Customer Review

618 of 638 people found the following review helpful
5.0 out of 5 stars Great bang for the buck, August 23, 2011
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This review is from: Canon EOS Rebel T3 12.2 MP CMOS Digital SLR with 18-55mm IS II Lens and EOS HD Movie Mode (Black) (Camera)
I think the camera is an amazing buy for the money. I was able to unpack the contents & begin shooting good pictures IMMEDIATELY, using the fully automatic settings & the included partially charged battery. You will however, need to supply an SD Card as this is not included, not even a small one.

The menu was a LITTLE confusing at first, but I quickly got the gist of things and am taking good pictures with the camera. Having used the full-auto settings and just dabbling with the advanced settings, I'm very pleased with the purchase and I think anyone who is either new to DSLR cameras or who doesn't want to spend over $1000 for a 'pro' or 'prosumer' DSLR will also be very happy with it right out of the box... or ANY of the T series cameras for that matter.

If you're going to be shooting in RAW (or like I do in RAW+L) I recommend getting AT LEAST a 16GB card, if not a 32GB card. The included battery is a champ. It lasts a good long time & charges quickly. I was going to get a 2nd battery, but I don't think it's necessary at this time as it lasts for several hundred shots. The manual says it takes 2 hrs to charge a fully depleted battery, but the math doesn't work out that way. The included charger is portable & charges the included 860mAh Li-Ion battey at a 580mAh rate, so a full charge should be about 1.5hrs. I'll have to time it when I need a full charge & have the spare time to check it every 10 mins or so beyond the 1hr mark.

Only a few negatives:
* When using the fully automatic settings indoors the white balance is just a little off, but this is fairly common w/all brands in the entry-level range. It can easily be corrected in photoshop, or by manually choosing one of the white balance lighting scenarios (incandescent bulb, fluorescent, or sun) depending on your situation. My outdoor shots look great on full auto settings.

* Having not used an SLR type camera in a NUMBER of years (I've never owned a DSLR), I found that the manual it comes with is not very thorough, and neither is the larger PDF manual on the included CD. However; it's not Canon's job to teach you photography and therefore I think the manual is just adequate. The only real trouble I had was trying to figure out how to attach the included eyepiece cover when shooting on a tripod w/studio lighting using auto exposure settings... it's not explained anywhere. You need to slide off the cover that is there already (the eye cushion) and slide on the cover... duh! Cripes O Mighty! They explain how to attach the camera strap (like you really need to read that...), but not the eyepiece cover?! Those experienced with SLR photography don't need any more, those totally new are covered by both the instuctions & the quick-start guide; but, those in-between won't find the info they're looking for here... get this book: Canon EOS Rebel T3/1100D For Dummies (For Dummies (Computer/Tech))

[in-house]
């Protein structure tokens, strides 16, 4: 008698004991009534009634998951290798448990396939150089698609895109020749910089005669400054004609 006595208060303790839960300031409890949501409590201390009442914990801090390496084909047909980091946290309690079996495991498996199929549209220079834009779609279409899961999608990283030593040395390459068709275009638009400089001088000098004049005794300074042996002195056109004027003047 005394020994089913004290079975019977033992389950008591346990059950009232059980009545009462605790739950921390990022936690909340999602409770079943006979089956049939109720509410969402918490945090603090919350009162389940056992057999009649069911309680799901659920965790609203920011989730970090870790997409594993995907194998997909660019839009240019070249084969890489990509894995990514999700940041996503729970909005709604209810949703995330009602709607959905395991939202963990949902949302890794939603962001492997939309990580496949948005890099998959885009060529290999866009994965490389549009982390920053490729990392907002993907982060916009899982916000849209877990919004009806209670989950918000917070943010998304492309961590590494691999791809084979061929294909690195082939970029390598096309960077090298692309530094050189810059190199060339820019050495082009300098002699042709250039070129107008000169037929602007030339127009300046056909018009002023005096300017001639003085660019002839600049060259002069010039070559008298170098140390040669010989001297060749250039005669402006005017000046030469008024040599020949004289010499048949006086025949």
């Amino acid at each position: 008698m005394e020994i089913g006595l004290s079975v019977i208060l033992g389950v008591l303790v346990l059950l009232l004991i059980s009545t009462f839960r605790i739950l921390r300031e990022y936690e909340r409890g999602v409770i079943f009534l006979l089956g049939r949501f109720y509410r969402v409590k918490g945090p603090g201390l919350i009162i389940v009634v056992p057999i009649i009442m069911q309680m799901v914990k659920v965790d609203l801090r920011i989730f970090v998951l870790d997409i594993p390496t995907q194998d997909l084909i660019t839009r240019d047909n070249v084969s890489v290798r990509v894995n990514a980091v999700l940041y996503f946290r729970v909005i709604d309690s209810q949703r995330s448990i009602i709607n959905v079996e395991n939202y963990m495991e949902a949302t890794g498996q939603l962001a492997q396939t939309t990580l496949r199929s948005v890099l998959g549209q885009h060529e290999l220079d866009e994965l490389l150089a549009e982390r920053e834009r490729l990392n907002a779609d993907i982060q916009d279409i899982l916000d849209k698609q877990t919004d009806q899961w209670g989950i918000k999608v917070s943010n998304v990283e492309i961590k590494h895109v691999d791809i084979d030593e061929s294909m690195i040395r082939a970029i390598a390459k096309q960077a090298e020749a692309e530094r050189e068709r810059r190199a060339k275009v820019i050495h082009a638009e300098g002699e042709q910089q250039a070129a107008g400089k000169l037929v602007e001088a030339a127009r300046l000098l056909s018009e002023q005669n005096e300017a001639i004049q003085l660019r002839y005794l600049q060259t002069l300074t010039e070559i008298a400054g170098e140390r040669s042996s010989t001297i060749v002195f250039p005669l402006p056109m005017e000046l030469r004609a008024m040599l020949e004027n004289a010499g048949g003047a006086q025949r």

* There is no memory card included. Even a tiny one would be appreciated for the completely new user to start shooting right away when buying the 'kit' version. It may be the 1st D-SLR for the majority of it's purchasers, but it's probably not anyone's 1st digital camera in general.. so you probably have one of these lying around already.

* A textured grip would be nice, but like the exclusion of a memory card, this is helping to keep the price down on this puppy.

In summary:
Is it a good camera for the $$: Yes, 4/5*
Is it a good camera in general: Yes, 4/5 (auto white balance could be better, textured grip would be nice)
Is the 'kit' worthwhile: Yes, 4/5 (including even a tiny SD Card would be nice for the camera newbie)
Good instructions: Barely, 3/5
Would I buy it again: YES(1)
Recommend to a friend: YES(1)
Overall rating: 4/5

* Revised due to recent price drop on T4i, see 4/6/2013 update at the bottom
(1) If you can't afford the T4i

**-- Update - 6/1/2012 --**

Took it to Jones Beach last weekend, for the Memorial Day airshow. After walking around to find some other Canon users, I learned how to use some of the manual settings in order to get shots of the fast-moving airplanes & jets flying around. I didn't need help in so much as how to change the settings on the camera... but more what settings I would need to be using.

Anyway... I got some GREAT shots! The only issue I had was my telephoto lens didn't have IS, so I had a very fast shutter speed manually entered to make up for any hand shaking. The result is that while the jet shots look great, I have stationary propellers on the older aircraft. That's not the fault of the camera, but of my inexpensive EF 75-300mm non-IS lens. Now if only someone can teach me how to use photoshop effectively :)

Here are just a couple of shots from that airshow: [...]

**-- UPDATE 4/6/2013 --**

OK, so I've had this camera for nearly 2 years now, and I'm still very happy with it. However; the T4i has come down quite a bit in price due to the announcement that it's being replaced by the T5i. Excellent timing for those of you looking to purchase a DSLR!! If you can spend a little more, I'd recommend the T4i over the T3 by a wide margin. Otherwise, T3 is still the way to go.

Here's why:

1. It's got the new DIGIC 5 Image Processor (Every other Rebel has DIGIC 4) - This is quite an improvement, especially with white balance.
2. More ISO options - in combo w/the new DIGIC 5, this is a pretty big deal
3. It's faster... can shoot up to 5.0 frames per second, continuously - That's a big deal if you shoot sports/action/aviation.
4. You get 18MP - That's fairly significant.
5. In-camera HDR Combines multiple exposures - You probably will want this feature, even if it doesn't interest you right now.
6. That little 'i' lets you use a wireless remote shutter release - may be significant, depends on what YOU need.